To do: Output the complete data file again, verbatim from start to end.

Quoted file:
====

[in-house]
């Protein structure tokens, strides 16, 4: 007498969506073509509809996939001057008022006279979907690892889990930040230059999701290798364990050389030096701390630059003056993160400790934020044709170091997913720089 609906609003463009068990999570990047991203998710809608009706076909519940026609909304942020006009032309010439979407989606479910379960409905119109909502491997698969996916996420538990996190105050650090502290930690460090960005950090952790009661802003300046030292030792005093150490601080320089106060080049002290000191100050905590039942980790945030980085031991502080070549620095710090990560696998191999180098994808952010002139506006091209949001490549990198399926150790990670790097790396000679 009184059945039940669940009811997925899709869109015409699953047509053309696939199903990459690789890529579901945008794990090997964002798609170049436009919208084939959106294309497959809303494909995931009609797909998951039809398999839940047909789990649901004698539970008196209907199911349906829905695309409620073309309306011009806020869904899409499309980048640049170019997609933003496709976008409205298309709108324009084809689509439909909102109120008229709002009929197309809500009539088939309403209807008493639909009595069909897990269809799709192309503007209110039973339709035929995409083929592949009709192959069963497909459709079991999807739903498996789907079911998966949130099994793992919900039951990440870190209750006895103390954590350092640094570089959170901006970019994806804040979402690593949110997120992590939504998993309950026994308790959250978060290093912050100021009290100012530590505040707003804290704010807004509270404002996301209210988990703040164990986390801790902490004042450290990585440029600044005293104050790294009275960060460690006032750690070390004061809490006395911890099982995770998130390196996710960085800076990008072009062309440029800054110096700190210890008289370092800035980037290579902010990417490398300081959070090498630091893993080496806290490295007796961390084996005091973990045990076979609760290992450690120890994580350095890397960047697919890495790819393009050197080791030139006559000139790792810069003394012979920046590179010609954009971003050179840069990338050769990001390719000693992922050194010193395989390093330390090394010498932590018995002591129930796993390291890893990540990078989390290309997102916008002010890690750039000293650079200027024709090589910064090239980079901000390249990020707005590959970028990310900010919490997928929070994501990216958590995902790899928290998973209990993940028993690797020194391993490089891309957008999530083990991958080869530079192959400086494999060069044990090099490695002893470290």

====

[in-house]
């Protein structure tokens, strides 16, 4: 007498969506073509509809996939001057008022006279979907690892889990930040230059999701290798364990050389030096701390630059003056993160400790934020044709170091997913720089 609906609003463009068990999570990047991203998710809608009706076909519940026609909304942020006009032309010439979407989606479910379960409905119109909502491997698969996916996420538990996190105050650090502290930690460090960005950090952790009661802003300046030292030792005093150490601080320089106060080049002290000191100050905590039942980790945030980085031991502080070549620095710090990560696998191999180098994808952010002139506006091209949001490549990198399926150790990670790097790396000679 009184059945039940669940009811997925899709869109015409699953047509053309696939199903990459690789890529579901945008794990090997964002798609170049436009919208084939959106294309497959809303494909995931009609797909998951039809398999839940047909789990649901004698539970008196209907199911349906829905695309409620073309309306011009806020869904899409499309980048640049170019997609933003496709976008409205298309709108324009084809689509439909909102109120008229709002009929197309809500009539088939309403209807008493639909009595069909897990269809799709192309503007209110039973339709035929995409083929592949009709192959069963497909459709079991999807739903498996789907079911998966949130099994793992919900039951990440870190209750006895103390954590350092640094570089959170901006970019994806804040979402690593949110997120992590939504998993309950026994308790959250978060290093912050100021009290100012530590505040707003804290704010807004509270404002996301209210988990703040164990986390801790902490004042450290990585440029600044005293104050790294009275960060460690006032750690070390004061809490006395911890099982995770998130390196996710960085800076990008072009062309440029800054110096700190210890008289370092800035980037290579902010990417490398300081959070090498630091893993080496806290490295007796961390084996005091973990045990076979609760290992450690120890994580350095890397960047697919890495790819393009050197080791030139006559000139790792810069003394012979920046590179010609954009971003050179840069990338050769990001390719000693992922050194010193395989390093330390090394010498932590018995002591129930796993390291890893990540990078989390290309997102916008002010890690750039000293650079200027024709090589910064090239980079901000390249990020707005590959970028990310900010919490997928929070994501990216958590995902790899928290998973209990993940028993690797020194391993490089891309957008999530083990991958080869530079192959400086494999060069044990090099490695002893470290």